SDG Gender Index

  • Category
    Miscellaneous
  • Published
    7th Jun, 2019
  • India ranked 95th out of a total 129 countries in the first-ever SDG Gender Index, which measures strides made in achieving gender commitments against internationally set targets.
  • This SDG Gender Index comes close on the heels of the gender gap index of the World Economic Forum where India was ranked 108th.

Context

  • India ranked 95th out of a total 129 countries in the first-ever SDG Gender Index, which measures strides made in achieving gender commitments against internationally set targets.
  • This SDG Gender Index comes close on the heels of the gender gap index of the World Economic Forum where India was ranked 108th.

About

SDG Gender Index:

  • It is an index that measures the state of gender equality aligned to 14 of the 17 Sustainable Development Goals (SDGs) in 129 countries and 51 issues cover aspects such as poverty, health, education, literacy, political representation and equality at the workplace.
  • It is developed by Equal Measures 2030 (EM2030) with joint efforts by regional and global organisations like African Women’s Development and Communication Network, Asian-Pacific Resource and Research Centre for Women, Bill and Melinda Gates Foundation, and International Women’s Health Coalition.

Significance of the Index:

  • It provides a snapshot of where the world stands, right now, linked to the vision of gender equality set forth by the 2030 Agenda.
  • Further, it provides for tools to support data-driven analysis and to hold governments accountable for gender equality in the context of the Sustainable Development Goals (SDGs).
  • The overall index scores are based on a scale of 0–100. A score of 100 indicates the achievement of gender equality in relation to the underlying indicators. A score of 50 would indicate that a country is about halfway to meeting its goal.

</table border="1">Highlights of the index report released:

  • The index finds that no country has fully achieved the promise of gender equality and that the global average score of 65.7 out of 100 is “poor”. This means that almost 1.4 billion, or 40%, of the world’s girls and women live in countries failing on gender equality and another 1.4 billion live in countries that barely pass.
  • Denmark, Finland, Sweden, Norway, Netherlands, Slovenia, Germany, Canada, Ireland, and Australia rank as the top 10 countries in the index.
  • The bottom 10 countries comprise Sierra Leone, Liberia, Nigeria, Mali, Mauritania, Niger, Yemen, Congo, DR Congo and Chad.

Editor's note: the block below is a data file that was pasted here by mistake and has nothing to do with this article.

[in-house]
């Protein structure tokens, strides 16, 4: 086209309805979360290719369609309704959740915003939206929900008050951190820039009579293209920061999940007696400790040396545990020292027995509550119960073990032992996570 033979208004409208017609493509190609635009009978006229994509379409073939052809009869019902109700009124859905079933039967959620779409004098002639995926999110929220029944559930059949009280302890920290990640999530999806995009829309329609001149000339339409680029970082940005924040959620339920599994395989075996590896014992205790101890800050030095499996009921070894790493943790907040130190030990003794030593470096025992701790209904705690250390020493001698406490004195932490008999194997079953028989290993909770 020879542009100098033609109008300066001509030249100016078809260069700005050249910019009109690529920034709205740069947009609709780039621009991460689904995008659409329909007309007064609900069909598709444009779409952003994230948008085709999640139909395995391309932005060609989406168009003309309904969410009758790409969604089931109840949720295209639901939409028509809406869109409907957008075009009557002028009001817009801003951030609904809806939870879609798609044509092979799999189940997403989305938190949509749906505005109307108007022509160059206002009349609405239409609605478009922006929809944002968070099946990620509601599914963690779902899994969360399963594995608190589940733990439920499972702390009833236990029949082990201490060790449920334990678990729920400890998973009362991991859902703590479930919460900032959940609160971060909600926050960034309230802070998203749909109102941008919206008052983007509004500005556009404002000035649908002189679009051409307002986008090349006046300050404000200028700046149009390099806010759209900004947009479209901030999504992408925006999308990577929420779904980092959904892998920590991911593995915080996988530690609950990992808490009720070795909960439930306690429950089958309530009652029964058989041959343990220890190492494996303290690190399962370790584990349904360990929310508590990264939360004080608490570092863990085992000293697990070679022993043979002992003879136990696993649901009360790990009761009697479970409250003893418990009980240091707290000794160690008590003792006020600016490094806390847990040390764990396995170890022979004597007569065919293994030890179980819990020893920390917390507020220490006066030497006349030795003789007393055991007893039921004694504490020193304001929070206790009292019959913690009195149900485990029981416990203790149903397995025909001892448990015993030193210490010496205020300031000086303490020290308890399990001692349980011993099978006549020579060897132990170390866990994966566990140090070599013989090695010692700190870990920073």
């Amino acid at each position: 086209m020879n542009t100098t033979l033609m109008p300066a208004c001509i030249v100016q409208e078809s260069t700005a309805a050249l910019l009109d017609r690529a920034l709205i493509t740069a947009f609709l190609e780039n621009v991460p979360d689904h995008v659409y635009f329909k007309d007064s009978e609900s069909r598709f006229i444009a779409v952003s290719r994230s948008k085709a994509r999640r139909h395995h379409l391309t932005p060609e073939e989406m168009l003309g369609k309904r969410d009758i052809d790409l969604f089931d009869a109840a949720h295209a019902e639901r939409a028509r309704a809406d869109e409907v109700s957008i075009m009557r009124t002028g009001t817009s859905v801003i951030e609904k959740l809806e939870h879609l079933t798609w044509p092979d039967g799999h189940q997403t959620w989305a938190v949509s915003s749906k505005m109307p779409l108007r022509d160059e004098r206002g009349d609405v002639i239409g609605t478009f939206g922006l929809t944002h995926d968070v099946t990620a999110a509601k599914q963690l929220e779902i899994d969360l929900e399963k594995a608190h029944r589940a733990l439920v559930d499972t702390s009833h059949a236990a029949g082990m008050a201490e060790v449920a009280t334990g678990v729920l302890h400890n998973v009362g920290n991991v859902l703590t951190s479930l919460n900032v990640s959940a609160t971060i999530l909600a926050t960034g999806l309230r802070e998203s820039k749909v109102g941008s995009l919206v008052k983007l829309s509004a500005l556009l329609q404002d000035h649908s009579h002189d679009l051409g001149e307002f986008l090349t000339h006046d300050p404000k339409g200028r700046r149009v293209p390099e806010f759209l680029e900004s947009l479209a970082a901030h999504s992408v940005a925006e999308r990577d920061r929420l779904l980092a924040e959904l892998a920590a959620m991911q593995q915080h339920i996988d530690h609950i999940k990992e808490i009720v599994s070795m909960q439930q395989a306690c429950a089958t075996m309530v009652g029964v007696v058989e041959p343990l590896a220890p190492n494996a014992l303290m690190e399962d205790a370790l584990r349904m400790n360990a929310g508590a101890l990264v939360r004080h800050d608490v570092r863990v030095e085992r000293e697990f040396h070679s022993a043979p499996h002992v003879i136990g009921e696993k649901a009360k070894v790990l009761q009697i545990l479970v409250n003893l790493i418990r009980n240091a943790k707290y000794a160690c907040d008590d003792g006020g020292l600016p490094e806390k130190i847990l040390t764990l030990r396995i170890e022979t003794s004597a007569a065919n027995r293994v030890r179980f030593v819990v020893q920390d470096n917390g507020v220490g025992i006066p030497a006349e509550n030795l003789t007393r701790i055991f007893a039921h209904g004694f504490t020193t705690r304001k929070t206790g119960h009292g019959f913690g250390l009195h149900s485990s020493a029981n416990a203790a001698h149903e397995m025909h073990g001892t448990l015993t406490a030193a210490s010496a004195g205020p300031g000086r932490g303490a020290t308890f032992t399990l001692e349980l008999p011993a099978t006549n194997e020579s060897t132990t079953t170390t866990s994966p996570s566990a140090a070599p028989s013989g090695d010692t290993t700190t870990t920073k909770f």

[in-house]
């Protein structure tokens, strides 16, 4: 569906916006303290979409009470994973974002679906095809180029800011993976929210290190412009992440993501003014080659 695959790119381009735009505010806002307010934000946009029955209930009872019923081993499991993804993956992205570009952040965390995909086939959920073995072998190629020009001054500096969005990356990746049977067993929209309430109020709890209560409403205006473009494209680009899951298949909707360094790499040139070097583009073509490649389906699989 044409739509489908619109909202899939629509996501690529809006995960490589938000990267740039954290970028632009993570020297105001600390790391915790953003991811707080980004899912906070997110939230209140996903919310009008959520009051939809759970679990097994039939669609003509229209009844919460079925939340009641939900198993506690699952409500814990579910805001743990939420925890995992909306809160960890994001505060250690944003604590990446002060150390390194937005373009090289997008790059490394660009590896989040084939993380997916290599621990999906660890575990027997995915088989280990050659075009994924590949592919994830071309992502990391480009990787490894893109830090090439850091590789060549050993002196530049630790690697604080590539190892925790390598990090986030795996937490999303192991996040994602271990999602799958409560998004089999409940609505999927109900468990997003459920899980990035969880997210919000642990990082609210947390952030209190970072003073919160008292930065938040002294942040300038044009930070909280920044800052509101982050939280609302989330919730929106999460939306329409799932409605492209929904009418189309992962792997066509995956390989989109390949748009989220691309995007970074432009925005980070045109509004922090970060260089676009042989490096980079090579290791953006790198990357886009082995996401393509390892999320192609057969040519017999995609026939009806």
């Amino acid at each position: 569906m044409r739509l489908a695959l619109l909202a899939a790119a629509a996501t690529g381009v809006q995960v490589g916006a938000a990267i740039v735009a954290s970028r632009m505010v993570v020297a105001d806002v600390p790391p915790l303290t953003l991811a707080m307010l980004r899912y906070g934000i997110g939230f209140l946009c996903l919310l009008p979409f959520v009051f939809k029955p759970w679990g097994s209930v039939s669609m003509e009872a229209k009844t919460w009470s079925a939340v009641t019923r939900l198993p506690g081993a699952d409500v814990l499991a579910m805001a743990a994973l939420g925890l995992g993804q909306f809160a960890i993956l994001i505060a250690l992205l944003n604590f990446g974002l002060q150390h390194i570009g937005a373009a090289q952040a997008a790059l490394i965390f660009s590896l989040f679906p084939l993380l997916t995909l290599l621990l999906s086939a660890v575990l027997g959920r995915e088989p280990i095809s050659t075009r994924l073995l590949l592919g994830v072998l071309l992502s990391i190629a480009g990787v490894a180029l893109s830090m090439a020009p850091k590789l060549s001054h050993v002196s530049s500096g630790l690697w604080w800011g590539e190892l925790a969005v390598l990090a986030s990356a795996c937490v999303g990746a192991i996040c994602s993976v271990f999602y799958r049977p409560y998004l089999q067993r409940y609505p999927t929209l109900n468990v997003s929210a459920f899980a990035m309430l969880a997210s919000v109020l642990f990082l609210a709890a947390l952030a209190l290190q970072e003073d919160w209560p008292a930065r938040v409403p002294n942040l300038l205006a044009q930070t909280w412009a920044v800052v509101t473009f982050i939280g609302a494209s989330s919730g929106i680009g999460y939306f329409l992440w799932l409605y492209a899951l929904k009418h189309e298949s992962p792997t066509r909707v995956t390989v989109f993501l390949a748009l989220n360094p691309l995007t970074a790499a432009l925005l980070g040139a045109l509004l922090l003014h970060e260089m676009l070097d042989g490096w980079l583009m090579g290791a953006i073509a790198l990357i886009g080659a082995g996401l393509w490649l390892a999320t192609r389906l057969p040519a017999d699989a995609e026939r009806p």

• India’s score of 56.2 means that it is among 43 countries that fall in the ‘very poor’ category.
  • India scores the highest in health (79.9), followed by hunger and nutrition (76.2) and energy (71.8).
  • Among the SDGs, on which our country performed poorly are seats held by women in the Supreme Court (18.2), partnerships (18.3), proportion of seats held by women in national parliaments (23.6), industry, infrastructure and innovation (38.1) and climate (43.4).

 SCORE

 CATEGORY

 90 or above

 Excellent

 80-89

 Good

 70-79

 Fair

 60-69

 Poor

 59 and below

 Very Poor

Highlights of the index report released:

  • The index finds that no country has fully achieved the promise of gender equality and that the global average score of 65.7 out of 100 is “poor”. This means that almost 1.4 billion, or 40%, of the world’s girls and women live in countries failing on gender equality and another 1.4 billion live in countries that barely pass.
  • Denmark, Finland, Sweden, Norway, Netherlands, Slovenia, Germany, Canada, Ireland, and Australia rank as the top 10 countries in the index.
  • The bottom 10 countries comprise Sierra Leone, Liberia, Nigeria, Mali, Mauritania, Niger, Yemen, Congo, DR Congo and Chad.
  • India’s score of 56.2 means that it is among 43 countries that fall in the ‘very poor’ category.
  • India scores the highest in health (79.9), followed by hunger and nutrition (76.2) and energy (71.8).
  • Among the SDGs, on which our country performed poorly are seats held by women in the Supreme Court (18.2), partnerships (18.3), proportion of seats held by women in national parliaments (23.6), industry, infrastructure and innovation (38.1) and climate (43.4).

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